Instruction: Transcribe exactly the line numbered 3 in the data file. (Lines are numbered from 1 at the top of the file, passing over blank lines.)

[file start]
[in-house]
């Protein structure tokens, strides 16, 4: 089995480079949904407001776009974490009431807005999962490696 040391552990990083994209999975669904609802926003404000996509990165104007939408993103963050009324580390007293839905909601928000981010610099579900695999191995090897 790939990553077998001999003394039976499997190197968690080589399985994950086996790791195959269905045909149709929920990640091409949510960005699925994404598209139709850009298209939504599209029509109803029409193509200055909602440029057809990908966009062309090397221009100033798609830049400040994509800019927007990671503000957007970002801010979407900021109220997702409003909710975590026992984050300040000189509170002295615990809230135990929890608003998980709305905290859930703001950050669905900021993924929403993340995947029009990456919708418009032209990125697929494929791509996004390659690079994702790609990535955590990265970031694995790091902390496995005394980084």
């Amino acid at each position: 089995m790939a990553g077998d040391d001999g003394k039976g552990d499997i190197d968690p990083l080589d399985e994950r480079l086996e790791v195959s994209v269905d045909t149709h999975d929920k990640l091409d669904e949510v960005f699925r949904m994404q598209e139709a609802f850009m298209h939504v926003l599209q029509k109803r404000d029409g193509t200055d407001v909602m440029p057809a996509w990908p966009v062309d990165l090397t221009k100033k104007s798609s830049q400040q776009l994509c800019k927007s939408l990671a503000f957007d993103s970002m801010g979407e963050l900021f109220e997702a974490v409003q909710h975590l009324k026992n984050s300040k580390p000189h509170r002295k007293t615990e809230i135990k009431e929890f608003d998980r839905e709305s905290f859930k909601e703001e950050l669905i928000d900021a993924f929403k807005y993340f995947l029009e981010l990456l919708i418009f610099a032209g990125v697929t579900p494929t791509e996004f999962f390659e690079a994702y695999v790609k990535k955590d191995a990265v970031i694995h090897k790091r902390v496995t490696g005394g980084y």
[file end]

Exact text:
């Amino acid at each position: 089995m790939a990553g077998d040391d001999g003394k039976g552990d499997i190197d968690p990083l080589d399985e994950r480079l086996e790791v195959s994209v269905d045909t149709h999975d929920k990640l091409d669904e949510v960005f699925r949904m994404q598209e139709a609802f850009m298209h939504v926003l599209q029509k109803r404000d029409g193509t200055d407001v909602m440029p057809a996509w990908p966009v062309d990165l090397t221009k100033k104007s798609s830049q400040q776009l994509c800019k927007s939408l990671a503000f957007d993103s970002m801010g979407e963050l900021f109220e997702a974490v409003q909710h975590l009324k026992n984050s300040k580390p000189h509170r002295k007293t615990e809230i135990k009431e929890f608003d998980r839905e709305s905290f859930k909601e703001e950050l669905i928000d900021a993924f929403k807005y993340f995947l029009e981010l990456l919708i418009f610099a032209g990125v697929t579900p494929t791509e996004f999962f390659e690079a994702y695999v790609k990535k955590d191995a990265v970031i694995h090897k790091r902390v496995t490696g005394g980084y």